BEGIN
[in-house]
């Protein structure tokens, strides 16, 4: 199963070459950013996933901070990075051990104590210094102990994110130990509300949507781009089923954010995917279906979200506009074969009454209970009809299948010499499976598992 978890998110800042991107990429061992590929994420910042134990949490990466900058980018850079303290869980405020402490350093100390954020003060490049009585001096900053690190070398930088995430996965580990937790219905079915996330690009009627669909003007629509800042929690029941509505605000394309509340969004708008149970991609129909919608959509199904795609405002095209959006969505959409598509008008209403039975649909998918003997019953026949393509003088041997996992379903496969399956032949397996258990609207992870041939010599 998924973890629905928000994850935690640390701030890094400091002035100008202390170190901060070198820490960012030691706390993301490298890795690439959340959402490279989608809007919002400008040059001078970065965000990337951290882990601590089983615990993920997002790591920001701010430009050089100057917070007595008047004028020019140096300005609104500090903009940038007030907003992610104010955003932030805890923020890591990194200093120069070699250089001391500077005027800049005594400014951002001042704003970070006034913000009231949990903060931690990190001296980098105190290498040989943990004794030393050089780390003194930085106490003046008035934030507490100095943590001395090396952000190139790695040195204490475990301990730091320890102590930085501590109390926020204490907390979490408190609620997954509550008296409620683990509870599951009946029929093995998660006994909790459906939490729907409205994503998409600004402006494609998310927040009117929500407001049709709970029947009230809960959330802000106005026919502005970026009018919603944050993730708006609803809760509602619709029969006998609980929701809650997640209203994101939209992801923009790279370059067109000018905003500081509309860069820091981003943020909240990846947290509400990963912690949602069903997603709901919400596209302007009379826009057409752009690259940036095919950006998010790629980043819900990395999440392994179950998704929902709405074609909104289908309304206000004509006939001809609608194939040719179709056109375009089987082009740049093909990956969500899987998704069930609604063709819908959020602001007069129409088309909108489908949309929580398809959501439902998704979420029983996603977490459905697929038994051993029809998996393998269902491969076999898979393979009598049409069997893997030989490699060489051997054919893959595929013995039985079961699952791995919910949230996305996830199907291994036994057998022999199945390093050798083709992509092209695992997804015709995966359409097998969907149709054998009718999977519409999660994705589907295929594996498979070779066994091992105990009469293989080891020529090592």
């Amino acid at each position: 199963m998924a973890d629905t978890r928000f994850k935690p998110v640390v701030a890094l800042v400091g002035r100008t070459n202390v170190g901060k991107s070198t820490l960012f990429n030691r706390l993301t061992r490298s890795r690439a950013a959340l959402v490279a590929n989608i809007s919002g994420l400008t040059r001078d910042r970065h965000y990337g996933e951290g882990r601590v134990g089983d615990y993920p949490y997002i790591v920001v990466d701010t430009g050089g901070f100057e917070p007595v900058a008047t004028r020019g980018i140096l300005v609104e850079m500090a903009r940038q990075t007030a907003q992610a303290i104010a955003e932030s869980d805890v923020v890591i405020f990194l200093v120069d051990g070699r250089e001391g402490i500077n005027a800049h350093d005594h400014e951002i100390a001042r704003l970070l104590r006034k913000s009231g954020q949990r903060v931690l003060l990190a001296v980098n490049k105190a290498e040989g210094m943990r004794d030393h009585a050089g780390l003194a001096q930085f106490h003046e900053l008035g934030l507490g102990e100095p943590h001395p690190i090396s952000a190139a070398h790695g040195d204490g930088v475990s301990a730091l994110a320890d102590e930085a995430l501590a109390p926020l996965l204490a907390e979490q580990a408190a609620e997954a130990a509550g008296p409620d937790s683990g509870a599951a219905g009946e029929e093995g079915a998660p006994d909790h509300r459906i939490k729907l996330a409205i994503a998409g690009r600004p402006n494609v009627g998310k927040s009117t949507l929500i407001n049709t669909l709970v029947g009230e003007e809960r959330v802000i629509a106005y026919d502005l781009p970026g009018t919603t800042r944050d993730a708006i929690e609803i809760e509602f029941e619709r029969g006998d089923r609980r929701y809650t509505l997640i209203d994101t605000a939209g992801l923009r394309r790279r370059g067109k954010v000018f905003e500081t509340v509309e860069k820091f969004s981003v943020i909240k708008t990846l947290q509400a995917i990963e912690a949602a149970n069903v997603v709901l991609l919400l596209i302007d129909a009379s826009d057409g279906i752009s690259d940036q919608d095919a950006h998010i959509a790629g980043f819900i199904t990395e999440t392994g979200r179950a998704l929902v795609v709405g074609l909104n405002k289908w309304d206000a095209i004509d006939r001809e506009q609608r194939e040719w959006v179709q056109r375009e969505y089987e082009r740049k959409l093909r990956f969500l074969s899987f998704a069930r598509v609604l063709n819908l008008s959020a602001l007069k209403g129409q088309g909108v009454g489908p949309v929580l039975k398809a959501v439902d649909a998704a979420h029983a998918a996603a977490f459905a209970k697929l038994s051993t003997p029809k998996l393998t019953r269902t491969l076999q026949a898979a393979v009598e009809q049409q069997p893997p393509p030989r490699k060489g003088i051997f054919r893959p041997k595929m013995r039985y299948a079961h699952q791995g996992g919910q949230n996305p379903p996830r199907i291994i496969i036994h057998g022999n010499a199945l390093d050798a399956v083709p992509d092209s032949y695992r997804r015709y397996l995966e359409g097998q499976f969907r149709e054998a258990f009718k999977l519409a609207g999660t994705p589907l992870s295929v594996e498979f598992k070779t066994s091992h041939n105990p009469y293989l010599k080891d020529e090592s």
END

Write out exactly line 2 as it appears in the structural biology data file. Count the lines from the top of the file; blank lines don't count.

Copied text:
């Protein structure tokens, strides 16, 4: 199963070459950013996933901070990075051990104590210094102990994110130990509300949507781009089923954010995917279906979200506009074969009454209970009809299948010499499976598992 978890998110800042991107990429061992590929994420910042134990949490990466900058980018850079303290869980405020402490350093100390954020003060490049009585001096900053690190070398930088995430996965580990937790219905079915996330690009009627669909003007629509800042929690029941509505605000394309509340969004708008149970991609129909919608959509199904795609405002095209959006969505959409598509008008209403039975649909998918003997019953026949393509003088041997996992379903496969399956032949397996258990609207992870041939010599 998924973890629905928000994850935690640390701030890094400091002035100008202390170190901060070198820490960012030691706390993301490298890795690439959340959402490279989608809007919002400008040059001078970065965000990337951290882990601590089983615990993920997002790591920001701010430009050089100057917070007595008047004028020019140096300005609104500090903009940038007030907003992610104010955003932030805890923020890591990194200093120069070699250089001391500077005027800049005594400014951002001042704003970070006034913000009231949990903060931690990190001296980098105190290498040989943990004794030393050089780390003194930085106490003046008035934030507490100095943590001395090396952000190139790695040195204490475990301990730091320890102590930085501590109390926020204490907390979490408190609620997954509550008296409620683990509870599951009946029929093995998660006994909790459906939490729907409205994503998409600004402006494609998310927040009117929500407001049709709970029947009230809960959330802000106005026919502005970026009018919603944050993730708006609803809760509602619709029969006998609980929701809650997640209203994101939209992801923009790279370059067109000018905003500081509309860069820091981003943020909240990846947290509400990963912690949602069903997603709901919400596209302007009379826009057409752009690259940036095919950006998010790629980043819900990395999440392994179950998704929902709405074609909104289908309304206000004509006939001809609608194939040719179709056109375009089987082009740049093909990956969500899987998704069930609604063709819908959020602001007069129409088309909108489908949309929580398809959501439902998704979420029983996603977490459905697929038994051993029809998996393998269902491969076999898979393979009598049409069997893997030989490699060489051997054919893959595929013995039985079961699952791995919910949230996305996830199907291994036994057998022999199945390093050798083709992509092209695992997804015709995966359409097998969907149709054998009718999977519409999660994705589907295929594996498979070779066994091992105990009469293989080891020529090592």